The Somali National University (SNU) has held its first graduation ceremony after more than 30 years of closure.
The national university which is located in the Hamarweyne district of Mogadishu – also known as ‘Old Mogadishu’, was shut down in the early 1990s after the breakout of civil war and chaos.
In 2014, the Somalia National University reopened its doors with the aim of producing a pack of charismatic leaders that will drive Somalia’s return to the global stage and position it where it belongs.
After its reopening, over 130 graduates were awarded degree certificates during Monday’s ceremony. Meanwhile, In 2014 only 550 students enrolled in the university, but in 2018 the tally had increased to 5,070.
Various students have expressed their fears about the security of the nation, as most hide their identity during their daily activities. The fear of a militant group called “al-Shabab” was initially a major obstacle for new graduate Yusra Osman Sharif.
Speaking on the state of the security Osman said, “When I first started the university, I used to hide my ID card when someone asked me which university I attend I used to try to mislead them.”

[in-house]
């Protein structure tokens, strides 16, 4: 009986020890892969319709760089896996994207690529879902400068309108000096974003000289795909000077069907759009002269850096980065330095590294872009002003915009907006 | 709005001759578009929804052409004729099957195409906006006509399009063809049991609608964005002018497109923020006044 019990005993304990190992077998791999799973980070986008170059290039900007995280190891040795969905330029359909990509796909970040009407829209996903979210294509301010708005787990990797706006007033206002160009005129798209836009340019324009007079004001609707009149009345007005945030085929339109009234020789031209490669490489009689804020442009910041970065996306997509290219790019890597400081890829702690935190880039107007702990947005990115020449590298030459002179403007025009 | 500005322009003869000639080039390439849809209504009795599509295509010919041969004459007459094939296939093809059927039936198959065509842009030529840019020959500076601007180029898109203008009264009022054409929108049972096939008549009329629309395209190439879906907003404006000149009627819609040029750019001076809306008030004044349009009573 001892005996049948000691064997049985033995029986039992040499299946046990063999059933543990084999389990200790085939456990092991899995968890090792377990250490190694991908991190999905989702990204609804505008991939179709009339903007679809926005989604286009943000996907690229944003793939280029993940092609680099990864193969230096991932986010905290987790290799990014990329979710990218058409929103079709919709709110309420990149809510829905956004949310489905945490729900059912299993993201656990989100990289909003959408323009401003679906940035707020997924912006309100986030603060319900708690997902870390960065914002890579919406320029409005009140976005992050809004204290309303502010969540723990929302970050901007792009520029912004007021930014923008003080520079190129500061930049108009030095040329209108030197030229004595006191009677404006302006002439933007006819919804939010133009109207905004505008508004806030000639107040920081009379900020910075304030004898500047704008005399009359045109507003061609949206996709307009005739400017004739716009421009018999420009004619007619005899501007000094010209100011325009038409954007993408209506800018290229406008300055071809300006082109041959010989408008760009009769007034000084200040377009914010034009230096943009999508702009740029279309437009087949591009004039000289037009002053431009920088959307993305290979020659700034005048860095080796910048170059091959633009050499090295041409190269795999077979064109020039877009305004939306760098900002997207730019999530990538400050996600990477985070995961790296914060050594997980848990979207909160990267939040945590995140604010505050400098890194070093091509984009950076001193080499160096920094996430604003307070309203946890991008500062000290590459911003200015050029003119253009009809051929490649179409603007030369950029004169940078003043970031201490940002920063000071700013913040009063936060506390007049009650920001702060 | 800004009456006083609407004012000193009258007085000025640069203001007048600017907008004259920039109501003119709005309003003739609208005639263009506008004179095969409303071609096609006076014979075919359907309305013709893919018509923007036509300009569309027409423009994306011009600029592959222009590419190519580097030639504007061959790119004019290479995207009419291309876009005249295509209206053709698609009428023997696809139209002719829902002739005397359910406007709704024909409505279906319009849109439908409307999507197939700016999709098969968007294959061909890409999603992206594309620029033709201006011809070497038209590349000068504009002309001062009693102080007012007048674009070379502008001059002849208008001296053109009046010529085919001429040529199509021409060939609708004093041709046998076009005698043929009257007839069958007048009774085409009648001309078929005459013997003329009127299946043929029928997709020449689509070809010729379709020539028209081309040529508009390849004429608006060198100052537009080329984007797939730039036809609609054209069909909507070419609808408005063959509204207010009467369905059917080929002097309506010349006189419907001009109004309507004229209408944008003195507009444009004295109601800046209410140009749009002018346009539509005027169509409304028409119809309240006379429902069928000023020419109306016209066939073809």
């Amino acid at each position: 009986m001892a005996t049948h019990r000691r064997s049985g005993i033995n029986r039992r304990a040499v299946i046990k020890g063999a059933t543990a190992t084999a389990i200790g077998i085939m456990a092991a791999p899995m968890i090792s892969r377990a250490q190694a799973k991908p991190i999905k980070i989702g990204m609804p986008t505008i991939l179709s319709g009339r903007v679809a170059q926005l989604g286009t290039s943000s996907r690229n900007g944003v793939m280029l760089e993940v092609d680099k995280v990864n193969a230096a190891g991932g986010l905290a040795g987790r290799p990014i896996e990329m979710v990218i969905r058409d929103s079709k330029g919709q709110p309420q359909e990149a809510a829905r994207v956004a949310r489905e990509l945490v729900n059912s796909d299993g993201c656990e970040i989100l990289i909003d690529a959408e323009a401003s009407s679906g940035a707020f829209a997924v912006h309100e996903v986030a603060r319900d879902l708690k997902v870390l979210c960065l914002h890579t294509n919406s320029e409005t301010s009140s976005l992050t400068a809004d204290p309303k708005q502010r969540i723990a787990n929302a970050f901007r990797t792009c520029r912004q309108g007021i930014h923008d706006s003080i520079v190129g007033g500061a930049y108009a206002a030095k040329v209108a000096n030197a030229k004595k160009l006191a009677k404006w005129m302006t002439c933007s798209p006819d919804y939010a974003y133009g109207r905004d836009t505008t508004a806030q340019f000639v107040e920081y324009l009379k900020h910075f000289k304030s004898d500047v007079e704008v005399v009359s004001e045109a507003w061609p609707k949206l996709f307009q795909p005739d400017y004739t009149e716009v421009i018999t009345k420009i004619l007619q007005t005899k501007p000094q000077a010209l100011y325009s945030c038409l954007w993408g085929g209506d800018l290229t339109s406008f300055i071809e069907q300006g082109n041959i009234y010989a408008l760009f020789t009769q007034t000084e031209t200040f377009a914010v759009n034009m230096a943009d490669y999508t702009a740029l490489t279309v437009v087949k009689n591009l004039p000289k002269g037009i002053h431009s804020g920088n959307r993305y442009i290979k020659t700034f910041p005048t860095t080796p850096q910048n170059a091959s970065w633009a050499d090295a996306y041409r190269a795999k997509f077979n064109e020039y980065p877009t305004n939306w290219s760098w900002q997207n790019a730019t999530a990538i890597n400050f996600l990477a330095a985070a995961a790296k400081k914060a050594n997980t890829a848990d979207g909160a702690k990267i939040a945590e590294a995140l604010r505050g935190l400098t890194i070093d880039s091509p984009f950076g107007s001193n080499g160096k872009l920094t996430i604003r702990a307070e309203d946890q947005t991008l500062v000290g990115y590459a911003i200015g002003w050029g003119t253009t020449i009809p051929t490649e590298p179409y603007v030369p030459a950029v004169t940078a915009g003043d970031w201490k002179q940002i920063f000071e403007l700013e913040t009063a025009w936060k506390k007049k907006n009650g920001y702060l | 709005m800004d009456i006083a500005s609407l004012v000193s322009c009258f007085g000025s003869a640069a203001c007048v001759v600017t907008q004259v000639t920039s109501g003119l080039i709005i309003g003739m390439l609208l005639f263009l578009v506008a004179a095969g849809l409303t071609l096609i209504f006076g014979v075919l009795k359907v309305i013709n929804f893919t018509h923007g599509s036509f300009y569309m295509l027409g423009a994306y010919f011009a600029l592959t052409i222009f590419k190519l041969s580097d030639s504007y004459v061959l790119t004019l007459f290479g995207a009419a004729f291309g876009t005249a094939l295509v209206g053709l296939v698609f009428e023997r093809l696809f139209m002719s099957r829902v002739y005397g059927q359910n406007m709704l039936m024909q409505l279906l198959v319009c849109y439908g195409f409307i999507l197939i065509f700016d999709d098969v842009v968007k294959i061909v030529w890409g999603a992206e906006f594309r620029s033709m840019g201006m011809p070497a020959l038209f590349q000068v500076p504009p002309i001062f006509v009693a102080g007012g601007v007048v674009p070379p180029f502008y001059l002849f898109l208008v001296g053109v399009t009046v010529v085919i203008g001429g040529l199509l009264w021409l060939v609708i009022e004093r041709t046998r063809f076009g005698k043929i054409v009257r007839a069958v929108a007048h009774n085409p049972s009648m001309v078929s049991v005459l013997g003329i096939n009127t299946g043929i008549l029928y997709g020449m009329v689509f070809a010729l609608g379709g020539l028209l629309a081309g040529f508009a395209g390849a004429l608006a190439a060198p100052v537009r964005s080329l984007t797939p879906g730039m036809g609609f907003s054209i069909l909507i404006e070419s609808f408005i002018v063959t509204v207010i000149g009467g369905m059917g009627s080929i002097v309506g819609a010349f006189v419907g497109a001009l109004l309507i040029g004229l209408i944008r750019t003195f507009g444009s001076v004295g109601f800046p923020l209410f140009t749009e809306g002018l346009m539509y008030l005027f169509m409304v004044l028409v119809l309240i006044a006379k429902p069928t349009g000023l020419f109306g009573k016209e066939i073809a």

The university had been operating in 13 faculties before its closure, but since it reopened SNU has been operating in six faculties (medicine, education, veterinary, agriculture, law, economics). As well as pre-university courses in Mathematics, Physics, Biology, and English.
The university was built by Italian colonialists in 1956 primarily as an institute for Somalis to learn management, economics, and law. In 1969 – nine years after its independence – it was renamed the Somalia National University.
The institution has produced most of the country’s top civil servants such s Abdirahman Mohamud Farole – former President of Puntland; Asha Gelle Dirie – former Minister of Women Development and Family Affairs of Puntland; Asha Jama – Somali-Canadian activist; Hawa Abdi – humanitarian and physician, among many.
In 1990, after the government of President Mohamed Siad Barre fell, like all other government structures, the university became abandoned.
Somalia’s government has many obstacles to scale through as it works to rebuild institutions like these. Soon it will have the support of the graduating classes of SNU, to support in their country’s journey to recovery.